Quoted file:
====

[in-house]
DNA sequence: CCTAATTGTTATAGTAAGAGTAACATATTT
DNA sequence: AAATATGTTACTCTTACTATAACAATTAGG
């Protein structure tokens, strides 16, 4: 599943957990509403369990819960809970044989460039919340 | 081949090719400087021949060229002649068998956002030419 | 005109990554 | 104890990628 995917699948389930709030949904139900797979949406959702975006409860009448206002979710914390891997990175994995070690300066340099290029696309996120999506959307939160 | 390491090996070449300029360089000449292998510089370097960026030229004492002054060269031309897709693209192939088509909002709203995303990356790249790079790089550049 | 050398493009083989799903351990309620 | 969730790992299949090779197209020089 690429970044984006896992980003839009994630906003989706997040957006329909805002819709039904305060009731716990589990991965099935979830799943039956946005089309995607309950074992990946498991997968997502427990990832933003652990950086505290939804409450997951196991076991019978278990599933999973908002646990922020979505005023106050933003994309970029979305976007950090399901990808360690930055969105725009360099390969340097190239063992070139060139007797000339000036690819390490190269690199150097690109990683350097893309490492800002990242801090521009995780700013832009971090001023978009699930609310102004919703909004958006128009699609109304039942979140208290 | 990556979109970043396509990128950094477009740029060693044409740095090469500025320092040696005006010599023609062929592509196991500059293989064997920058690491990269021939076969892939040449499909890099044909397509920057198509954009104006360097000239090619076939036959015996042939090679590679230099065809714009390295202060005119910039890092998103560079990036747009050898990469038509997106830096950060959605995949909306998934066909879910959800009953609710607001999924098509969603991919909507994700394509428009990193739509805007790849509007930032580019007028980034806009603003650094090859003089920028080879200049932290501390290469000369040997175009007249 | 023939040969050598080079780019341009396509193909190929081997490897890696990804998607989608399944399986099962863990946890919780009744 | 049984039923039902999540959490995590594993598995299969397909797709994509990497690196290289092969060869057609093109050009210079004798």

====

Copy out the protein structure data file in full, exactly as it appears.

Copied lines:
[in-house]
DNA sequence: CCTAATTGTTATAGTAAGAGTAACATATTT
DNA sequence: AAATATGTTACTCTTACTATAACAATTAGG
């Protein structure tokens, strides 16, 4: 599943957990509403369990819960809970044989460039919340 | 081949090719400087021949060229002649068998956002030419 | 005109990554 | 104890990628 995917699948389930709030949904139900797979949406959702975006409860009448206002979710914390891997990175994995070690300066340099290029696309996120999506959307939160 | 390491090996070449300029360089000449292998510089370097960026030229004492002054060269031309897709693209192939088509909002709203995303990356790249790079790089550049 | 050398493009083989799903351990309620 | 969730790992299949090779197209020089 690429970044984006896992980003839009994630906003989706997040957006329909805002819709039904305060009731716990589990991965099935979830799943039956946005089309995607309950074992990946498991997968997502427990990832933003652990950086505290939804409450997951196991076991019978278990599933999973908002646990922020979505005023106050933003994309970029979305976007950090399901990808360690930055969105725009360099390969340097190239063992070139060139007797000339000036690819390490190269690199150097690109990683350097893309490492800002990242801090521009995780700013832009971090001023978009699930609310102004919703909004958006128009699609109304039942979140208290 | 990556979109970043396509990128950094477009740029060693044409740095090469500025320092040696005006010599023609062929592509196991500059293989064997920058690491990269021939076969892939040449499909890099044909397509920057198509954009104006360097000239090619076939036959015996042939090679590679230099065809714009390295202060005119910039890092998103560079990036747009050898990469038509997106830096950060959605995949909306998934066909879910959800009953609710607001999924098509969603991919909507994700394509428009990193739509805007790849509007930032580019007028980034806009603003650094090859003089920028080879200049932290501390290469000369040997175009007249 | 023939040969050598080079780019341009396509193909190929081997490897890696990804998607989608399944399986099962863990946890919780009744 | 049984039923039902999540959490995590594993598995299969397909797709994509990497690196290289092969060869057609093109050009210079004798």